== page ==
Grace Under Fire: 5 Helpful Tips For Dealing With Difficult Clients
You can’t have a business without having clients and unfortunately, where there are clients, there are also ‘difficult’ clients.
You can please some of the people some of the time but not all of the people all of the time. Every business that provides a service will no doubt encounter a few disgruntled personalities along the way. As public relations professionals, we’ve all had that experience: Some clients are a breeze to work with, while others can be extremely difficult – the kind that makes you cringe every time their number lights up on your mobile. You know the ones – those who drain your energy, criticize and complain incessantly about something you’ve worked on diligently (and see real value in), or an overly needy client who calls at least twice a day to find out why they aren’t in that society magazine yet!
PR is difficult at times. You’re in the middle of everyone, the diplomat between the client and the marketing spiel and between the journalist and the story. So suddenly having to deal with someone being nasty or unreasonable is just one thing that you don’t need. But how do you handle it when the client is paying the bill?
Dealing with difficult people is essential to our success. When dealing with difficult people, specifically a client, it might seem that keeping peace and our sanity is a tough, if not impossible, task. So how do you find the right balance?
Bottom Line: You bend over backwards when appropriate but you also learn to put your foot down when needed. Even though you may be holding the phone on one end, biting your tongue and stabbing that notepad with your pen, you can turn this around!
Here are some helpful tips on how to deal with difficult clients:
Be Open, Be Clear
When dealing with a client, it is better to be clear about expectations at the start of the new business relationship. This is your opportunity to share what type of reporting, results, and communication your new client can expect from you. Have an honest conversation about the amount of communication that is most comfortable to your client – and what your agency can provide. However, even clients who appear pleasant, understanding, and accepting in the beginning can become challenging once the contract is signed. It is important to know that while you should aim to be a valued partner, not all requests are feasible. Don’t be afraid to tell your client no – but with good reason. Explain why their request is not realistic or possible. You cannot please everyone all of the time, and that’s a fact.
Worth The Trouble
Some clients will send a rude email – out of the blue! Or you may get a harsh tone on your voice mail on a weekend. Then it’s time to ask yourself this question: “Is it me?” If not, it’s worth your while to check in on your client. Ask probing questions to find out what is really bothering him. It could be that he’s going through something that is affecting his personal life, or it could be a trickle down “telling off” from his boss that has nothing to do with you or your work. Be kind, lend your ears, and see if there’s anything you can do to help. Sometimes it does have everything to do with you. If this is the case, have an honest conversation with your client, and with yourself. Perhaps, you need to assess and amplify your own efforts.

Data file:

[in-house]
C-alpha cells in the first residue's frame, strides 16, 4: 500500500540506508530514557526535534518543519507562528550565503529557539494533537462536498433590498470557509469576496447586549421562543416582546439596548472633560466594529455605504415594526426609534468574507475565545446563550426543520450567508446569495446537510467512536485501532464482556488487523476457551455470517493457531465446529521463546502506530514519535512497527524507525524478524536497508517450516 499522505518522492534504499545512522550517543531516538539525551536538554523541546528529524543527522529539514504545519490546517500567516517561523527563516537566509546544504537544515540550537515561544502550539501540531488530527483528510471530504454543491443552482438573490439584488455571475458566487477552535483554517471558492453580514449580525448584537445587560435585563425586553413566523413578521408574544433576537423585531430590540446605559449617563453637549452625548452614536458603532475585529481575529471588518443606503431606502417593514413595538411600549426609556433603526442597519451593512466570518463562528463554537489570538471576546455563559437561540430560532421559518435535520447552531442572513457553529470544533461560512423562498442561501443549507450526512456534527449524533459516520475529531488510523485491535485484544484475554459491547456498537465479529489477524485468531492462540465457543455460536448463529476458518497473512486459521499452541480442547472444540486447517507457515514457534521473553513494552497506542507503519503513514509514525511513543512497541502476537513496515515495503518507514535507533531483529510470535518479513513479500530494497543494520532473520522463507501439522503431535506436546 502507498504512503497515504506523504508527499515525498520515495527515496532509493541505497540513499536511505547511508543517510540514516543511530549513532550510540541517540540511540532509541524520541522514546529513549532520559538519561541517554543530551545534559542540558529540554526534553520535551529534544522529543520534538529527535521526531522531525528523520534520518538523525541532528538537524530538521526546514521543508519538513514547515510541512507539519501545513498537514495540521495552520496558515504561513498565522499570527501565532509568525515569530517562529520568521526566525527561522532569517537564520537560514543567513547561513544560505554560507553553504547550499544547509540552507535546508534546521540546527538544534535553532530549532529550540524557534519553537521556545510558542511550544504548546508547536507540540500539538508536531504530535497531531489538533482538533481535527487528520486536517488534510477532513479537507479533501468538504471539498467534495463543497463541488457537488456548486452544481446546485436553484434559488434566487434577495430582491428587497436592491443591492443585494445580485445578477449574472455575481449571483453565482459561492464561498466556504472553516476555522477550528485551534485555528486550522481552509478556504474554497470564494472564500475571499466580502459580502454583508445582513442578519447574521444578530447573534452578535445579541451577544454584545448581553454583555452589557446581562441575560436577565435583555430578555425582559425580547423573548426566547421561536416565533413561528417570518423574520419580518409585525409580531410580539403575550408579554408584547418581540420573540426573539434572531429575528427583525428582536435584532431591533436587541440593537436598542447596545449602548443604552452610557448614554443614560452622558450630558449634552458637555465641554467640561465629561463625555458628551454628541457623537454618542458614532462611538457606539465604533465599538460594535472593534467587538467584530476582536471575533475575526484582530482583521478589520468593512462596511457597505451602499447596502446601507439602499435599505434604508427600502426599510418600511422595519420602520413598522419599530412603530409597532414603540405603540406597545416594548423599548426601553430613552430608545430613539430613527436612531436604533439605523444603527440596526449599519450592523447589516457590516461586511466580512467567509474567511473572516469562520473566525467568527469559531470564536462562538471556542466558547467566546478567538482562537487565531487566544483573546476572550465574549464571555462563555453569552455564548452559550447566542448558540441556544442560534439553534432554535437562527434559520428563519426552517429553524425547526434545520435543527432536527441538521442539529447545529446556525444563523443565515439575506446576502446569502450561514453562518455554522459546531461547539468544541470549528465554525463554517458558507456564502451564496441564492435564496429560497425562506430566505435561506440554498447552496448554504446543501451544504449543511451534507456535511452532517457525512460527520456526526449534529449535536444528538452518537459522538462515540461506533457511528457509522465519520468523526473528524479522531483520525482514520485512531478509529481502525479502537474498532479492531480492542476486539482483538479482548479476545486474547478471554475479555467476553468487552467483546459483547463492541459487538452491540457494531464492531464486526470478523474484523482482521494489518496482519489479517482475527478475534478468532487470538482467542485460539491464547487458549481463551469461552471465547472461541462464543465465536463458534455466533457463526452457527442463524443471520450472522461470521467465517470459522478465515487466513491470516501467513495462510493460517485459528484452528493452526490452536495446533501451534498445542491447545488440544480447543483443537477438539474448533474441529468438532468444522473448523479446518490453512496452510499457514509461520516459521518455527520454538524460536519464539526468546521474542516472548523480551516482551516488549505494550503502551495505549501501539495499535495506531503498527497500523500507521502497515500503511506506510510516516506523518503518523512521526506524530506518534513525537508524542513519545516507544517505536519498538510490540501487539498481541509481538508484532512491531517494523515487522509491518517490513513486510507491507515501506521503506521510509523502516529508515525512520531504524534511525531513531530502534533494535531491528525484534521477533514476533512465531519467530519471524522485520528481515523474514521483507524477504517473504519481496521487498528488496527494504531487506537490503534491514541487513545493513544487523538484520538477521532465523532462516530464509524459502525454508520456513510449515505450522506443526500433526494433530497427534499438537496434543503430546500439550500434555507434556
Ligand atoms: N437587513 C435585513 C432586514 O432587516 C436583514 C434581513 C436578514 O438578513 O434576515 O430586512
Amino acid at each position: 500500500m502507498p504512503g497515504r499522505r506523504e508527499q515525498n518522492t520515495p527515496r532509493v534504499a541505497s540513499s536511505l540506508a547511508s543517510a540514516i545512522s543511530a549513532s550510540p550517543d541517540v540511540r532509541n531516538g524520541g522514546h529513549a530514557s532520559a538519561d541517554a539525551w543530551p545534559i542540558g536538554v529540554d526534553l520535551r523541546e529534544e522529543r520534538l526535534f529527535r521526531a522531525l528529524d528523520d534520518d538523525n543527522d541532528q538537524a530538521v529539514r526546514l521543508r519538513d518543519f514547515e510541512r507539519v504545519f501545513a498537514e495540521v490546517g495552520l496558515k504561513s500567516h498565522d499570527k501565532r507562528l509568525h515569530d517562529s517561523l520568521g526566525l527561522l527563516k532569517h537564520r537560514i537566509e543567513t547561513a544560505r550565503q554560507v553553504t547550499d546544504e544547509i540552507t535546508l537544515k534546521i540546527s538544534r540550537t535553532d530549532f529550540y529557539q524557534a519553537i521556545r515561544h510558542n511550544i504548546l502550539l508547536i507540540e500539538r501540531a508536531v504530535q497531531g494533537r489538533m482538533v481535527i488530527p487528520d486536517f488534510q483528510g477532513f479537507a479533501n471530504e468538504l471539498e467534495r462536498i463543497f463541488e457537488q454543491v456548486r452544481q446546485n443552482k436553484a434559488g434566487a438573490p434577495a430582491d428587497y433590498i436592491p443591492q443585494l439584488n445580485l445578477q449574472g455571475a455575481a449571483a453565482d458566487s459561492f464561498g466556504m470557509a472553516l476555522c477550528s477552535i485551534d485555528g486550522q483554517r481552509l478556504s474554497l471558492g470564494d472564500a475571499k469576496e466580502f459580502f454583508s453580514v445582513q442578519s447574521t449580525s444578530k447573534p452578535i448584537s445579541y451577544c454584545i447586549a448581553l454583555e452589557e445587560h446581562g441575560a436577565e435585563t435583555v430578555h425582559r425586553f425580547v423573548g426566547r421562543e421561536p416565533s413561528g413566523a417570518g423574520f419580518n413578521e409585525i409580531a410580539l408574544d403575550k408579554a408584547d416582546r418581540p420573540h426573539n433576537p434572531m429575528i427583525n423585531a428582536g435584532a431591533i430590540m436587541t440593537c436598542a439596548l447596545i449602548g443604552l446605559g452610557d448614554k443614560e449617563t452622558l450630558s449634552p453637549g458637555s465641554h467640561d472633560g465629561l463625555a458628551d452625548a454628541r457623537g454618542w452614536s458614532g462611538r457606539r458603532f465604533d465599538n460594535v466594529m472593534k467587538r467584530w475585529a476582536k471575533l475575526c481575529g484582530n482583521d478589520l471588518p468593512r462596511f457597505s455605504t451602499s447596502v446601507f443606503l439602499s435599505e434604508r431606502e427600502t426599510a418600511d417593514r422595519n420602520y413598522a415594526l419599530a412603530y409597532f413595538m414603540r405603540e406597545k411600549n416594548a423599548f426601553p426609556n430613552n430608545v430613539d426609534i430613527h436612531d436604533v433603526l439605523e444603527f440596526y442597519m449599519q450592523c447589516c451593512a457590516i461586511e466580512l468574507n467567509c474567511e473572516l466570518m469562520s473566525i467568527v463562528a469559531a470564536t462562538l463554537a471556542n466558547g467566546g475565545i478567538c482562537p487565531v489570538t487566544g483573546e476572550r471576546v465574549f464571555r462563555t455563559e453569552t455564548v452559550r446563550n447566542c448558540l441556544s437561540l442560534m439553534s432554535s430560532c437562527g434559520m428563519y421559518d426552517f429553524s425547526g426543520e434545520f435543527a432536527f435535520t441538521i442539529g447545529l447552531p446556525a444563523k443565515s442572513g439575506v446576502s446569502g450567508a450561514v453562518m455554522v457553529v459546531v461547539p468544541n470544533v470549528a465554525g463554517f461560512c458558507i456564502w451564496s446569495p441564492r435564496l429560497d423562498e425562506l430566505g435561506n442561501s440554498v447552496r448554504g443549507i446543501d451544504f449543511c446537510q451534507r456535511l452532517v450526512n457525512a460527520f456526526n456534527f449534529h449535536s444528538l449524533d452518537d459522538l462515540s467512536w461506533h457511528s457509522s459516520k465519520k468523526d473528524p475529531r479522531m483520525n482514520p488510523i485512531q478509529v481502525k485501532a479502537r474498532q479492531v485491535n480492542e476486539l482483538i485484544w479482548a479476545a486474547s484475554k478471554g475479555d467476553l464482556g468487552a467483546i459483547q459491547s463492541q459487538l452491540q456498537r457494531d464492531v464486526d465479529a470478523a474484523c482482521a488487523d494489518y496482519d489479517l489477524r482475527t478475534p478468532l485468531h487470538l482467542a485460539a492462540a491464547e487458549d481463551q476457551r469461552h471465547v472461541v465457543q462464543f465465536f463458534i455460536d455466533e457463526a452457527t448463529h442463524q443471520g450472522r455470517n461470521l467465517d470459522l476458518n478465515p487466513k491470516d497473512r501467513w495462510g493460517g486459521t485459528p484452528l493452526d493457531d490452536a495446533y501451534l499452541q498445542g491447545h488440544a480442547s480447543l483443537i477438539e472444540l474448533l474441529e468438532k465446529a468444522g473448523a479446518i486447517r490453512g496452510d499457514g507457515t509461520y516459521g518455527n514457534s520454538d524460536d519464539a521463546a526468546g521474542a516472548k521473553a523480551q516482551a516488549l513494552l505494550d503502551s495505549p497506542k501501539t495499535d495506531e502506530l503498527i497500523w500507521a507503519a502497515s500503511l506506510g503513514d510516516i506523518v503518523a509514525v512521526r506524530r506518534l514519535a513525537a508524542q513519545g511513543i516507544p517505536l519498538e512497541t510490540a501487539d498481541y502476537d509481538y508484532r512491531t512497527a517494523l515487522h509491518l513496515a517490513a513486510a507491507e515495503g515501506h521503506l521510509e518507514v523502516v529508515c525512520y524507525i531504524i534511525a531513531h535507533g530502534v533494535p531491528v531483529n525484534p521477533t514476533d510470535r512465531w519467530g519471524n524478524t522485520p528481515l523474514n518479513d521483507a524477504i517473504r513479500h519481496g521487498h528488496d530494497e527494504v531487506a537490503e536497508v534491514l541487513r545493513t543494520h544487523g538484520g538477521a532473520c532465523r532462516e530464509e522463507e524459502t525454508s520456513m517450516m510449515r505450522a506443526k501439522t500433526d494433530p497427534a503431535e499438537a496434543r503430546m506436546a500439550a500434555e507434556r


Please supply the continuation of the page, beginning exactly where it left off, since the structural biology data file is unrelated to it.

You Are The Expert
For clients that call for constant updates or to give you their own PR ideas (ridiculous as they may seem), remember: You are the expert hired to do the job. Don’t be arrogant – you can either take the ideas into consideration (if worth exploring), or politely give your views as to why they cannot be executed, for e.g. it would end up in the editors’ trash. Explain why you were hired in the first place – because of your specific expertise. Perhaps this is also a good time to share more information and updates on what you’ve been doing, to assure your clients that you’re on top of things and have their best interests at heart. More importantly, assure them that you know what you’re doing.
Be Proactive And Supportive
It’s quite common for some of my clients to reach out to me for advice on matters not related to the work we’re doing. Don’t turn away. If you can help with some input to a web design or business question, become an ally and take the time to problem-solve with them. Or refer them to someone who’s in a better position to help. By offering a solution and assisting with other tasks, you show that you care about their business. This not only builds rapport but also trust – and this goes a long way in building a good, long-lasting relationship with your client.
Time To Let Go!
Unfortunately, the client is not always right. If your client is consistently being difficult and your personalities just don’t mesh, then it may be time to take the “D” out and let difficult clients go. While it’s important to do whatever it takes to keep a client within reason, you, as the expert in your field, get to define what is or isn’t working. If your client is making your team miserable, taking up a lot of time better spent working on clients who do respect your work, it might be time to set you both free.
Whatever you decide, always be professional and polite. Be as honest as you can without getting too personal.
For the most part, PR pros love their clients and probably spend more time with them than they do their family. A PR agency should act as an extension of the client’s team. Your interactions with your client should build on one another – after all, you’re ultimately interested in a long-term relationship with your clients, and that is what you should strive for.
Powering success, happiness, and work-life balance.
This article was originally published in Corporate Media PL blog and has been reposted on Connected Women with the permission of the author.
Edited by Michelle Sarthou
Image credit: Shutterstock
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